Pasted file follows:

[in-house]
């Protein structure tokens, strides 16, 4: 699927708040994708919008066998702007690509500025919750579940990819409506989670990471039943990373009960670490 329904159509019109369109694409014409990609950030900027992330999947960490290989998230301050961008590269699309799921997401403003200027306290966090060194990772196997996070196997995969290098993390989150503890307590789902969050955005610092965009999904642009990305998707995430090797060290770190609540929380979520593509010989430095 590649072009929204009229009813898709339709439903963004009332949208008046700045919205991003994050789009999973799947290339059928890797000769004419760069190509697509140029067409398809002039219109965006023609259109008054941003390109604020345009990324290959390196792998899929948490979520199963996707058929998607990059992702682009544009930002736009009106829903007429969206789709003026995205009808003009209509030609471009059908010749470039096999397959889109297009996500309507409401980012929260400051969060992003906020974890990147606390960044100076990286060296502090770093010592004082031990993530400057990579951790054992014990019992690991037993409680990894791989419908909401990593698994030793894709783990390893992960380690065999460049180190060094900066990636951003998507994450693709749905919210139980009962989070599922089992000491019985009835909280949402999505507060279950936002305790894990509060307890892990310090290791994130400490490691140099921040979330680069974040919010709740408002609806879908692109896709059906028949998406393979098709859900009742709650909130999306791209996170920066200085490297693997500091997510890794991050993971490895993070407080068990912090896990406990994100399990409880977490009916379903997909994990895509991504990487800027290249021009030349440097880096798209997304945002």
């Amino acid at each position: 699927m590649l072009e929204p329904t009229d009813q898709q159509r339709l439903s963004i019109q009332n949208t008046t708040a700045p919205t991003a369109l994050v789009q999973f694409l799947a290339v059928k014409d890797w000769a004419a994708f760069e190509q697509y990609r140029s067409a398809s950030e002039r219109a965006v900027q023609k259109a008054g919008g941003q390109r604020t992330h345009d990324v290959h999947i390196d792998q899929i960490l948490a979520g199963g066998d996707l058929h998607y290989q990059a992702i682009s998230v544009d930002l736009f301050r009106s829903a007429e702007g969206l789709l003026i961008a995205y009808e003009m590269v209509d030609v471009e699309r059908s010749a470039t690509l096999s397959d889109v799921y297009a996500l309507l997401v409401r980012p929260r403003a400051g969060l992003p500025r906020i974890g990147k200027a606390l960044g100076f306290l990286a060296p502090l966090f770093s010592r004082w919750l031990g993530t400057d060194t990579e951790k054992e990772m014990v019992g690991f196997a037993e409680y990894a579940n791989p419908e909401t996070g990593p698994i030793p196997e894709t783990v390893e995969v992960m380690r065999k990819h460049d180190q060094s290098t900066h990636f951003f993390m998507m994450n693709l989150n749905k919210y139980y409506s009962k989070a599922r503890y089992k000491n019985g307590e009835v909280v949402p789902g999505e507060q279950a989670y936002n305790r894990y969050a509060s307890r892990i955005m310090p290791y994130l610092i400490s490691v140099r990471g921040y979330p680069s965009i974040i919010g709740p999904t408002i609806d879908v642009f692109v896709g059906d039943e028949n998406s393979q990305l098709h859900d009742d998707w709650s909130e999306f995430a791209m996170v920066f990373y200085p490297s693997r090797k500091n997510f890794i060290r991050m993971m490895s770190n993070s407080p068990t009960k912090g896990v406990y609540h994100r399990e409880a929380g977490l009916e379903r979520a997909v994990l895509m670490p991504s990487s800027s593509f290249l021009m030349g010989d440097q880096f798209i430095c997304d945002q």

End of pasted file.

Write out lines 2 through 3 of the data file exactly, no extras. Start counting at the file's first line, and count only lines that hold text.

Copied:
């Protein structure tokens, strides 16, 4: 699927708040994708919008066998702007690509500025919750579940990819409506989670990471039943990373009960670490 329904159509019109369109694409014409990609950030900027992330999947960490290989998230301050961008590269699309799921997401403003200027306290966090060194990772196997996070196997995969290098993390989150503890307590789902969050955005610092965009999904642009990305998707995430090797060290770190609540929380979520593509010989430095 590649072009929204009229009813898709339709439903963004009332949208008046700045919205991003994050789009999973799947290339059928890797000769004419760069190509697509140029067409398809002039219109965006023609259109008054941003390109604020345009990324290959390196792998899929948490979520199963996707058929998607990059992702682009544009930002736009009106829903007429969206789709003026995205009808003009209509030609471009059908010749470039096999397959889109297009996500309507409401980012929260400051969060992003906020974890990147606390960044100076990286060296502090770093010592004082031990993530400057990579951790054992014990019992690991037993409680990894791989419908909401990593698994030793894709783990390893992960380690065999460049180190060094900066990636951003998507994450693709749905919210139980009962989070599922089992000491019985009835909280949402999505507060279950936002305790894990509060307890892990310090290791994130400490490691140099921040979330680069974040919010709740408002609806879908692109896709059906028949998406393979098709859900009742709650909130999306791209996170920066200085490297693997500091997510890794991050993971490895993070407080068990912090896990406990994100399990409880977490009916379903997909994990895509991504990487800027290249021009030349440097880096798209997304945002």
């Amino acid at each position: 699927m590649l072009e929204p329904t009229d009813q898709q159509r339709l439903s963004i019109q009332n949208t008046t708040a700045p919205t991003a369109l994050v789009q999973f694409l799947a290339v059928k014409d890797w000769a004419a994708f760069e190509q697509y990609r140029s067409a398809s950030e002039r219109a965006v900027q023609k259109a008054g919008g941003q390109r604020t992330h345009d990324v290959h999947i390196d792998q899929i960490l948490a979520g199963g066998d996707l058929h998607y290989q990059a992702i682009s998230v544009d930002l736009f301050r009106s829903a007429e702007g969206l789709l003026i961008a995205y009808e003009m590269v209509d030609v471009e699309r059908s010749a470039t690509l096999s397959d889109v799921y297009a996500l309507l997401v409401r980012p929260r403003a400051g969060l992003p500025r906020i974890g990147k200027a606390l960044g100076f306290l990286a060296p502090l966090f770093s010592r004082w919750l031990g993530t400057d060194t990579e951790k054992e990772m014990v019992g690991f196997a037993e409680y990894a579940n791989p419908e909401t996070g990593p698994i030793p196997e894709t783990v390893e995969v992960m380690r065999k990819h460049d180190q060094s290098t900066h990636f951003f993390m998507m994450n693709l989150n749905k919210y139980y409506s009962k989070a599922r503890y089992k000491n019985g307590e009835v909280v949402p789902g999505e507060q279950a989670y936002n305790r894990y969050a509060s307890r892990i955005m310090p290791y994130l610092i400490s490691v140099r990471g921040y979330p680069s965009i974040i919010g709740p999904t408002i609806d879908v642009f692109v896709g059906d039943e028949n998406s393979q990305l098709h859900d009742d998707w709650s909130e999306f995430a791209m996170v920066f990373y200085p490297s693997r090797k500091n997510f890794i060290r991050m993971m490895s770190n993070s407080p068990t009960k912090g896990v406990y609540h994100r399990e409880a929380g977490l009916e379903r979520a997909v994990l895509m670490p991504s990487s800027s593509f290249l021009m030349g010989d440097q880096f798209i430095c997304d945002q």